Socialization: An Important Skill for your Preschooler

Preschool may be a child’s first introduction to a community of similarly aged peers.  While different preschools have their own philosophies with regards to education and learning environments, one thing remains the same:  preschoolers need to learn how to socialize with others.

Socialization is one of the many developmental benefits to be gained from a good preschool experience.  The key difference in the home and preschool socialization experiences usually is the degree to which a child has the opportunity to interact with their peers.  At home, because of any number of circumstances, a child may have little opportunity to play, learn, share, or otherwise interact with other children of similar ages without their parents being involved.  In preschool, children learn how to interact with each other using their own communication skills.  Building a child’s communication skill is important for learning proper socialization.

A child needs to build their sense of confidence and self esteem.  This means, he or she needs to feel good about themselves.  Giving a child praise for good choices or complimenting him or her on a project they made helps a child build their confidence.  However, that is confidence and self esteem from parents or adults.  Preschool socialization helps develop confidence with peers.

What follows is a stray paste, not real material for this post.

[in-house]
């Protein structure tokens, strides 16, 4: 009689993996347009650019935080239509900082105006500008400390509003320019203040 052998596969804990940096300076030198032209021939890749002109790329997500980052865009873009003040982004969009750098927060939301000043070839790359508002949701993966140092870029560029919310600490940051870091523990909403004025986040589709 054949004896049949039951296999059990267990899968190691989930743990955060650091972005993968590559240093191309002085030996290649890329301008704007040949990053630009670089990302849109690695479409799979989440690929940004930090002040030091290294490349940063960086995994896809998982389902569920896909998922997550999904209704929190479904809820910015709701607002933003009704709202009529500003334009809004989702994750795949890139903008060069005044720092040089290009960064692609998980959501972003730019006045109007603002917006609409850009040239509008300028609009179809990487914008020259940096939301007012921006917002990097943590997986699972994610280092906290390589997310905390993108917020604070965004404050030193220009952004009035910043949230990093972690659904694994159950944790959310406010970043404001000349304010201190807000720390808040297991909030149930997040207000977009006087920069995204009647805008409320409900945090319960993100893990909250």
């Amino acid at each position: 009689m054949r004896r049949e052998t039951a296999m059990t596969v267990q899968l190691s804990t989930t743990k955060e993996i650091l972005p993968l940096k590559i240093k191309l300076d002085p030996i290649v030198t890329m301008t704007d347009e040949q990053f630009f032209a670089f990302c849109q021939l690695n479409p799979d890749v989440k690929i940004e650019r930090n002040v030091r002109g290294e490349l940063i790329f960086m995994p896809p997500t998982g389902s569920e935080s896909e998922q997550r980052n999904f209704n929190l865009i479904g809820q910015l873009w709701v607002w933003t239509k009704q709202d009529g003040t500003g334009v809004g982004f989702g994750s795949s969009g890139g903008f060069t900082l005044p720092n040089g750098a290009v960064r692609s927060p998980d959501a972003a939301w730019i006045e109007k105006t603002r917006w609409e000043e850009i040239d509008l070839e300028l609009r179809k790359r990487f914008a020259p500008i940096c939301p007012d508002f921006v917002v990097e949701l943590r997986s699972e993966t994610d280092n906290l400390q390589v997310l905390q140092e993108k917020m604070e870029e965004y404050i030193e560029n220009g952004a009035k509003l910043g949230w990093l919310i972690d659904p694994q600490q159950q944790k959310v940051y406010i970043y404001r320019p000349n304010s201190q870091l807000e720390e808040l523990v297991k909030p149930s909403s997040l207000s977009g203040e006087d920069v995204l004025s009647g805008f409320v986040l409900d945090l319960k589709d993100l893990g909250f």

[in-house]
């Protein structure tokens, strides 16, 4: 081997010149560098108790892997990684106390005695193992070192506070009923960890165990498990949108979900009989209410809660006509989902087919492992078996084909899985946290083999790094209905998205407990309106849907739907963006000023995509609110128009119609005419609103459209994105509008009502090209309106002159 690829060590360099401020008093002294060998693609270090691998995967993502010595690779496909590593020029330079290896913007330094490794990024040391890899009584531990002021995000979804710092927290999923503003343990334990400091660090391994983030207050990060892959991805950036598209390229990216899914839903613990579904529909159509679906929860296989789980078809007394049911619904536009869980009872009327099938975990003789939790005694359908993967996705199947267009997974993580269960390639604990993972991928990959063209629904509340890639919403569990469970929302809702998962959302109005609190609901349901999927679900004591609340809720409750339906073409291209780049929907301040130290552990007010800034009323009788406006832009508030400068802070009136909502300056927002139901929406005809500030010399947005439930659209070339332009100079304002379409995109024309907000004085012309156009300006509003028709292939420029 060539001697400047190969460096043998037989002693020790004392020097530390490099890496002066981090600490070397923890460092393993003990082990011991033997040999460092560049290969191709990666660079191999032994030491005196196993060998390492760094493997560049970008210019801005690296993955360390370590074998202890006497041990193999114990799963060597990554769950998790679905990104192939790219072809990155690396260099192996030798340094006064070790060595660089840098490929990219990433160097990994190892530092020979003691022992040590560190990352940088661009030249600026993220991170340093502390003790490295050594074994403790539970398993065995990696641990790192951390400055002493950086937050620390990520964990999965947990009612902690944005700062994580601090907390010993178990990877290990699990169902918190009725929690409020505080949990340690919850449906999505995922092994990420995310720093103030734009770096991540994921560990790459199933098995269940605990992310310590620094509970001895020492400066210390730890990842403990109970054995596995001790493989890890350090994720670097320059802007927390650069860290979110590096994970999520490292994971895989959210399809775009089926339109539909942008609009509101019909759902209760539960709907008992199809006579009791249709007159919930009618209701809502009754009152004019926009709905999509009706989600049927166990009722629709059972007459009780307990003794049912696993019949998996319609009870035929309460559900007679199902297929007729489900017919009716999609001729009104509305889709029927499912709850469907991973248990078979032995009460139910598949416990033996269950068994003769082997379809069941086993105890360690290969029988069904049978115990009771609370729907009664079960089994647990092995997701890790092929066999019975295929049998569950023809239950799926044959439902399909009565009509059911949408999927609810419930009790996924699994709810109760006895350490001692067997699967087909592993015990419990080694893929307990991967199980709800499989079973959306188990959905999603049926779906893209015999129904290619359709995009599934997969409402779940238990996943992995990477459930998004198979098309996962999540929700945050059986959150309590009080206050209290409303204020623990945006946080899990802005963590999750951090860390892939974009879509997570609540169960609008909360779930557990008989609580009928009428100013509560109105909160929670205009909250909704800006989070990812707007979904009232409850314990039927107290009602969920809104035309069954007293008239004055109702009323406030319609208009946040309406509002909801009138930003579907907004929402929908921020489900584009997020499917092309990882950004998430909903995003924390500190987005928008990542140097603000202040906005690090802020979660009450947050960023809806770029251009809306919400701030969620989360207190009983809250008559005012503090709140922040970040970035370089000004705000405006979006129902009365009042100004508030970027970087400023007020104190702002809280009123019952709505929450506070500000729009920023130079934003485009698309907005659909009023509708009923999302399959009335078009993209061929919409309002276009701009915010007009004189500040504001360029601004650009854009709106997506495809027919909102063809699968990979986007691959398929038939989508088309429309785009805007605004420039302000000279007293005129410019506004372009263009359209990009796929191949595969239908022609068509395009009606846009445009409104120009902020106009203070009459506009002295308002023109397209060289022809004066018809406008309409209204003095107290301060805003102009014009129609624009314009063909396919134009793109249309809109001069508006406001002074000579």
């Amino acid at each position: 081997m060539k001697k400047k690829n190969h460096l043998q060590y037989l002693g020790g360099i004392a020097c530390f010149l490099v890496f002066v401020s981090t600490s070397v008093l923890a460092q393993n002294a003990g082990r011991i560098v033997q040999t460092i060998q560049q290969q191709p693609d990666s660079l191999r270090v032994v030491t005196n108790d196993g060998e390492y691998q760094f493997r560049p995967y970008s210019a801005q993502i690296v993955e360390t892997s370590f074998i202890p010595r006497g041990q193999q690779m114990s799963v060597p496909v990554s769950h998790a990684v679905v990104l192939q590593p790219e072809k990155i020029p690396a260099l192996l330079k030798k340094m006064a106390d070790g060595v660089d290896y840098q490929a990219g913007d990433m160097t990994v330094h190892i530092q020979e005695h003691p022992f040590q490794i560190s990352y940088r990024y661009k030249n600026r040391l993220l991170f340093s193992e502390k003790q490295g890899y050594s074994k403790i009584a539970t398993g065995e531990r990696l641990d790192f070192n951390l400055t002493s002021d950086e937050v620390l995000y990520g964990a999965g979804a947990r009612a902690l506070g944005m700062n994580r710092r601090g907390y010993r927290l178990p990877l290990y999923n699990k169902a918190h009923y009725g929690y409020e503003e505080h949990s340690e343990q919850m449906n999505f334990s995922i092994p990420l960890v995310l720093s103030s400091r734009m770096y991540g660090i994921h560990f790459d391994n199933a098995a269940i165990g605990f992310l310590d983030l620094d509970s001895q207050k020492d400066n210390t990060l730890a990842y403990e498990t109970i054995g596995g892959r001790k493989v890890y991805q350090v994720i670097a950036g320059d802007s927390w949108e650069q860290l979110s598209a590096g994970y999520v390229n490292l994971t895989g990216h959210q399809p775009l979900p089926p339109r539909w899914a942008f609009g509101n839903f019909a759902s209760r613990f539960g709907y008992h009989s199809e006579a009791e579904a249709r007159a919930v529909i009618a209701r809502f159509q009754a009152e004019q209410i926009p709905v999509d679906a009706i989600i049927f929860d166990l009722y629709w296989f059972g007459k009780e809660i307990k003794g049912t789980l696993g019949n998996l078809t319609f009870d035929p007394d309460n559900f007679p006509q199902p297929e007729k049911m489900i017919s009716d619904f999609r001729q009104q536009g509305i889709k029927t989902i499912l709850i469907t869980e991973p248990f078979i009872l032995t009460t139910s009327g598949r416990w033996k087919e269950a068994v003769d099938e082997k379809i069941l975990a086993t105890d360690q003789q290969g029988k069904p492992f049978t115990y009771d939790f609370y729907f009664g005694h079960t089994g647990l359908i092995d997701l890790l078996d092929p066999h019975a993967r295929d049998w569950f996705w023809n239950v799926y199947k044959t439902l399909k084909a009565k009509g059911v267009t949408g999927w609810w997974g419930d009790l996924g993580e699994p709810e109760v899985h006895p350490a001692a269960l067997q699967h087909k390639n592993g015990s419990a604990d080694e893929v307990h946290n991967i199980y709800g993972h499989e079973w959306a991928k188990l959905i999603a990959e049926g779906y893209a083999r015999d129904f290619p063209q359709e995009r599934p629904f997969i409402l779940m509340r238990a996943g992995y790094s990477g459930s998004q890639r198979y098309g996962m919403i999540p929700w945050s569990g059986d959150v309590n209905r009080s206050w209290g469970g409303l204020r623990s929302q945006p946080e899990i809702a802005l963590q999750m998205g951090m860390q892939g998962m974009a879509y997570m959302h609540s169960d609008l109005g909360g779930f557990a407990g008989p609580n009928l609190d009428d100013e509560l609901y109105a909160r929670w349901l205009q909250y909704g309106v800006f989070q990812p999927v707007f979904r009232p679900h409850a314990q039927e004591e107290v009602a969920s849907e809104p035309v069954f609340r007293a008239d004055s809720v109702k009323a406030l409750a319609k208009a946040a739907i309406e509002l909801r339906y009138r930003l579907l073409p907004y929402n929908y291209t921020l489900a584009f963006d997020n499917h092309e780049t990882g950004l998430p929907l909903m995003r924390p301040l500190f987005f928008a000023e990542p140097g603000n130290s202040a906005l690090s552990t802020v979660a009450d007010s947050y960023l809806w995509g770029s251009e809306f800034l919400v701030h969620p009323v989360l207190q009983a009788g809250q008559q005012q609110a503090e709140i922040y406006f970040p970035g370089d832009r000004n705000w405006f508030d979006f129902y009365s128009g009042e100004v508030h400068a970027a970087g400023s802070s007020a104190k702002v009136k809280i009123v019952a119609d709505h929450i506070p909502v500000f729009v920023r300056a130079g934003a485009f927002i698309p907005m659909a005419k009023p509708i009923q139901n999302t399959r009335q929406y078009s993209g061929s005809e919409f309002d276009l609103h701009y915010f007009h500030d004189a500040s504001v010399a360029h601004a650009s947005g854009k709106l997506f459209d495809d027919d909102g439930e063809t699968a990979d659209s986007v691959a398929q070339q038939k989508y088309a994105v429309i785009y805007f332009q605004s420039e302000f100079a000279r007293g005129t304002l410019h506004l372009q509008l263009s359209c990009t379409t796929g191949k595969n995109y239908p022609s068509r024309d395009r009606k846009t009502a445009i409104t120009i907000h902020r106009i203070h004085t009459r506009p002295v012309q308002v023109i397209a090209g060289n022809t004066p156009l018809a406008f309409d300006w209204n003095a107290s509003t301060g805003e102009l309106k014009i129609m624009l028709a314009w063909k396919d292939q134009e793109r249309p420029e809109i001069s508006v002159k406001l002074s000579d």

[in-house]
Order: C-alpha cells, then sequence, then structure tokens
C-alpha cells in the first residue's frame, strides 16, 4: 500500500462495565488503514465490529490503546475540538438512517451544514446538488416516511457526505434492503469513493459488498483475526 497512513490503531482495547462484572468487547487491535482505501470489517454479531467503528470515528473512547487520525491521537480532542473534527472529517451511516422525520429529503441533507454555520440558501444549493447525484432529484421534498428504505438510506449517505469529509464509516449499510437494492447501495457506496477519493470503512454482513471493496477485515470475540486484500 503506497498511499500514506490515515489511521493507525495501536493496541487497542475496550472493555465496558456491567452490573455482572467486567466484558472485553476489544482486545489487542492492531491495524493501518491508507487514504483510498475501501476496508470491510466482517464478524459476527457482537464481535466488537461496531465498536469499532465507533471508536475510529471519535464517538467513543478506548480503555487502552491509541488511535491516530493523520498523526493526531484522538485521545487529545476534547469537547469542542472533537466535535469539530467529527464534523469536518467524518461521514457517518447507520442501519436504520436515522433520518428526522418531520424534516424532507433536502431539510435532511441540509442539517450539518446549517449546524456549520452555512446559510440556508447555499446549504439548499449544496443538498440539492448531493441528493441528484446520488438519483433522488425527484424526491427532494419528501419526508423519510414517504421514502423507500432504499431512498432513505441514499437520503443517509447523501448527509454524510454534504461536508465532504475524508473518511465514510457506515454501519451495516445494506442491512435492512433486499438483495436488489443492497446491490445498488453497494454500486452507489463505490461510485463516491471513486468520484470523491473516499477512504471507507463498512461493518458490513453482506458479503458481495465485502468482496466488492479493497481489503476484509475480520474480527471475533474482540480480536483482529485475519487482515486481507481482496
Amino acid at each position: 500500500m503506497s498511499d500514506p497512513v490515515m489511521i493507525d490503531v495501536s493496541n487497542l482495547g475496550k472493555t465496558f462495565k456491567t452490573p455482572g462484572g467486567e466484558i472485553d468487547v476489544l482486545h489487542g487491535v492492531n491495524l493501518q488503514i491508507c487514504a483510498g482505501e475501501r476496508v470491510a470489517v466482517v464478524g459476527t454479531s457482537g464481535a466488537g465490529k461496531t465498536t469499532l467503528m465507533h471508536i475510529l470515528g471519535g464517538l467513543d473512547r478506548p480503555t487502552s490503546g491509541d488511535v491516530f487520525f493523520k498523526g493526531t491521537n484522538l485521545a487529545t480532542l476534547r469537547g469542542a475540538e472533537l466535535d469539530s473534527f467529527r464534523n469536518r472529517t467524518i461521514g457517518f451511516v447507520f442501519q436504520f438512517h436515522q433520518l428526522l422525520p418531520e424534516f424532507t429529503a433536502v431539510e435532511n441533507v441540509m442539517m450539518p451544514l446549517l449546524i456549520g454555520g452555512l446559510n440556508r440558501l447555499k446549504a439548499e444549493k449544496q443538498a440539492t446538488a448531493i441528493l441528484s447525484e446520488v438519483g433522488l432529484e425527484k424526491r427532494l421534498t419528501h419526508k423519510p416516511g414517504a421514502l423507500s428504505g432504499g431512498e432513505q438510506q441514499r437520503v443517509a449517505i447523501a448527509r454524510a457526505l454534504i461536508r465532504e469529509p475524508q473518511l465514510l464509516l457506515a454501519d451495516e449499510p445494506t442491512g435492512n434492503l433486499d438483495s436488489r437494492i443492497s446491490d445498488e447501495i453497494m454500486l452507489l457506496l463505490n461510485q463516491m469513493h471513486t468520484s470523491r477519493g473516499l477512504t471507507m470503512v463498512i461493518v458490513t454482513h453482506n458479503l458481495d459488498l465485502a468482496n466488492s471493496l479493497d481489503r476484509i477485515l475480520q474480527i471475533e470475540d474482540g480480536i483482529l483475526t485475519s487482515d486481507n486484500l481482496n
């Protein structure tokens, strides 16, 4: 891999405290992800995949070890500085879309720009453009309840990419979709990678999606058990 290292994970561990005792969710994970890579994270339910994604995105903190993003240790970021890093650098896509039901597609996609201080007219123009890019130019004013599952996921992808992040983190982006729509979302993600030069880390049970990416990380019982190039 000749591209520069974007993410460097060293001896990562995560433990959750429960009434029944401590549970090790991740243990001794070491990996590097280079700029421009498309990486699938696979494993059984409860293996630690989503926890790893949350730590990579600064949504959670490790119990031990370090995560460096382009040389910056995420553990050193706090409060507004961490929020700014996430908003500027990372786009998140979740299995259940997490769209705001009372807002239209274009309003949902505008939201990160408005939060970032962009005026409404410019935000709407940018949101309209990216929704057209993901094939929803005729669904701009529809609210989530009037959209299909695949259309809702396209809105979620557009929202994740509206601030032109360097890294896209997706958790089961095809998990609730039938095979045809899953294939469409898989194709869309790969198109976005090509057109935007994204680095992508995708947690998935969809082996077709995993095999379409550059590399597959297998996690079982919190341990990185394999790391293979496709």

Sharing and cooperation are two other important socialization skills.  A way to help develop these skills is by playing games, singing songs or reading stories.

For your young child, play is important work.  He or she grows, learns and investigates the world through play.  Curiosity plays a key role in this exploration which also helps with developing socialization skills.

Communication is a key part of socialization.  Your child expressing themselves and representing his ideas, feelings, and knowledge about the world is a key skill for your child.  When a situation or conflict occurs, ask your child how he or she feels.  By talking it through you can help your child understand his or her feelings.

When you incorporate any of the above mentioned ideas, you are developing your child’s socialization.  The world is a big place where a child needs to learn how to communicate and express their ideas independently.

-Robin Hagy